Stay tune for media coverage…HPV (Part II)

References:

Human Papillomavirus (HPV) – [Center for Disease Control and Prevention – CDC]

Cervical Dysplasia – [National Institute of Health – NIH]

Screening Guidelines for Sexually Transmitted Disease – [About.com]

 

 

 

Sep 2012 30

A Dental What?!?!Comments Off on A Dental What?!?!

Posted In blog,Brittnee

Everyone talks about condoms as a form of protection and recently there has been more discussion on the female condom (Ayyyee!! But that might be a topic for another blog), but it seems that little attention, if any is paid to dental dams.

The lack of discussion about dental dams is such a shame. For one, they are fairly easy to come across and dental dams are another barrier method that can protect you and your partner(s) against STIs like herpes and HPV.

So what is a dental dam?

Basically a dental dam is a square piece of stretchy latex or polyurethane that can be used on the vagina or anus as protection during oral sex. And while it is true that oral sex is a low-risk sexual practice, if individuals have been diagnosed with STIs that are easily transmitted through skin to skin contact (the first ones that comes to mind are herpes and genital warts, which is caused by HPV) dental dams can provide you with protection while allowing you to have some fun!

Where can I get a dental dam?

Most good sex stores have dental dams in the condom section. Other places to get dental dams include local clinics and Planned Parenthood in the Flint area. However, there are ways to create dental dams from condoms or things from the kitchen.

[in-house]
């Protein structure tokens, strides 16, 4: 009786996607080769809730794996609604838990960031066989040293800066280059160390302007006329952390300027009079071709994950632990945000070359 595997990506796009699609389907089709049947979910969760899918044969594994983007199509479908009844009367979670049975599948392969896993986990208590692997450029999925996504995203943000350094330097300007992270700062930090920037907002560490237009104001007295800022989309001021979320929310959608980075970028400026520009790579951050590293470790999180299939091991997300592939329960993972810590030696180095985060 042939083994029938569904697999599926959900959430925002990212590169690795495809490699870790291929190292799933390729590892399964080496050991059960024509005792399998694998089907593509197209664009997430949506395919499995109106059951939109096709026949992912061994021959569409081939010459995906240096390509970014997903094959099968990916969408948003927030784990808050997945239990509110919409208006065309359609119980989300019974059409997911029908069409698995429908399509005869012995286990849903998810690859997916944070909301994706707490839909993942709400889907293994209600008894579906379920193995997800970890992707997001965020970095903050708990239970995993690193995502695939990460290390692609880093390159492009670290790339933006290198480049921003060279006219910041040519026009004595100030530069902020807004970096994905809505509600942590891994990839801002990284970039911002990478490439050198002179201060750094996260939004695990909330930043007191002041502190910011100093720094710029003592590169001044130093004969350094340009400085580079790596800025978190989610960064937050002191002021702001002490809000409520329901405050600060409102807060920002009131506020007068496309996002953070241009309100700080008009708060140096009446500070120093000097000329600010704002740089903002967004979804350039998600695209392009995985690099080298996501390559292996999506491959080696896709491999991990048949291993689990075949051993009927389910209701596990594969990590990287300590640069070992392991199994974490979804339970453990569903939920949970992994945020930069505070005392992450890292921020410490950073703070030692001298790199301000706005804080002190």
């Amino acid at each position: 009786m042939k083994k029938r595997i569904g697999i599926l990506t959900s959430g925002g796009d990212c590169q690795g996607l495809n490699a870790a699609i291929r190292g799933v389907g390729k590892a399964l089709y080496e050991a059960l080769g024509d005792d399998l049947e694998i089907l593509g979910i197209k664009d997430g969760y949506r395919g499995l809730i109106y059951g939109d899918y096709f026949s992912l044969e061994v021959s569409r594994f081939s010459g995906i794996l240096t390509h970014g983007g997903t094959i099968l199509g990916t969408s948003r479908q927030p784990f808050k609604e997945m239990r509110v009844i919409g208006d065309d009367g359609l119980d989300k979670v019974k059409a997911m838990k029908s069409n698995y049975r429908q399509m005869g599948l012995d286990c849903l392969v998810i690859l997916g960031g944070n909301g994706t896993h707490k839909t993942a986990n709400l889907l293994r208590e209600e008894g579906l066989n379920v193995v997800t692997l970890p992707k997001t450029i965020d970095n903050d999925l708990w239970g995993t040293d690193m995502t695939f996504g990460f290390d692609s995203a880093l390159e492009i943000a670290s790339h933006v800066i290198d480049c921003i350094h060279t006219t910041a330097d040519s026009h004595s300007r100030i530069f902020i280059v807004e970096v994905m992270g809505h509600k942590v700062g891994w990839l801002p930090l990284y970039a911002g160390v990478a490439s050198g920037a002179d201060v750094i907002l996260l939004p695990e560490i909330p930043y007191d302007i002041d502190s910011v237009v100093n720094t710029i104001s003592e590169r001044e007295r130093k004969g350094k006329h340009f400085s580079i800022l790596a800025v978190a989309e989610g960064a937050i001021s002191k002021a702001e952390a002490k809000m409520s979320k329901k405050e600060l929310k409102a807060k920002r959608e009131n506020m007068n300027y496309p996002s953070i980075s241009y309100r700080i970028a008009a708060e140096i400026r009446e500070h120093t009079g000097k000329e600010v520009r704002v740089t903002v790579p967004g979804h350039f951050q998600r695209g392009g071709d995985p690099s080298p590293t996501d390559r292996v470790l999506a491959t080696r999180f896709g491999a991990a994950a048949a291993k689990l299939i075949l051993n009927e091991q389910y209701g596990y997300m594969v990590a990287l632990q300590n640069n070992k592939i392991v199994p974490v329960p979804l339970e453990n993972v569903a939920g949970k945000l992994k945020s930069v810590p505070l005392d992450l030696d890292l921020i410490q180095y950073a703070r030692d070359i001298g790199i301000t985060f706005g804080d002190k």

With condoms, creating a dental dam is simple. Unroll the condom (unlubricated condoms work better) and using scissors remove the ring at the opening. Then take the scissors and cut or tear the condom down on side. And there. You’ve just created a dental dam.

If there are no condoms in sight…not to worry, walk into the kitchen and locate some plastic wrap (as much as you need). Just make sure it’s not the microwavable kind, because that can have holes in it and STIs or other pathogens can go through the holes.  Usually it’s the cheaper/store brand that don’t have “microwavable” written on it that work best!

Other quick tips about dental dams:

  • Remember dental dams are normally used for vaginal-oral and/or anal-oral sex play
  • You can add lubrication to each side of the dental dam to make the experience more enjoyable for ya’ll!
  • A new dental dam should be used for each sex act

Remember what side you are using! You can do this by writing a letter that is not symmetrical like B, Q, R, P, L, D, F…that way you are always aware of what side you started on.

I know…you’re thinking –  isn’t this gonna be kinda awkward…using this dental dam!? Well, like everything new, it just takes some getting used too. I mean, practice makes perfect…right!?! Not to mention, you have the added bonus of knowing that you’re protecting yourself and your partner(s)!

 

References: Palo Alto Medical Foundation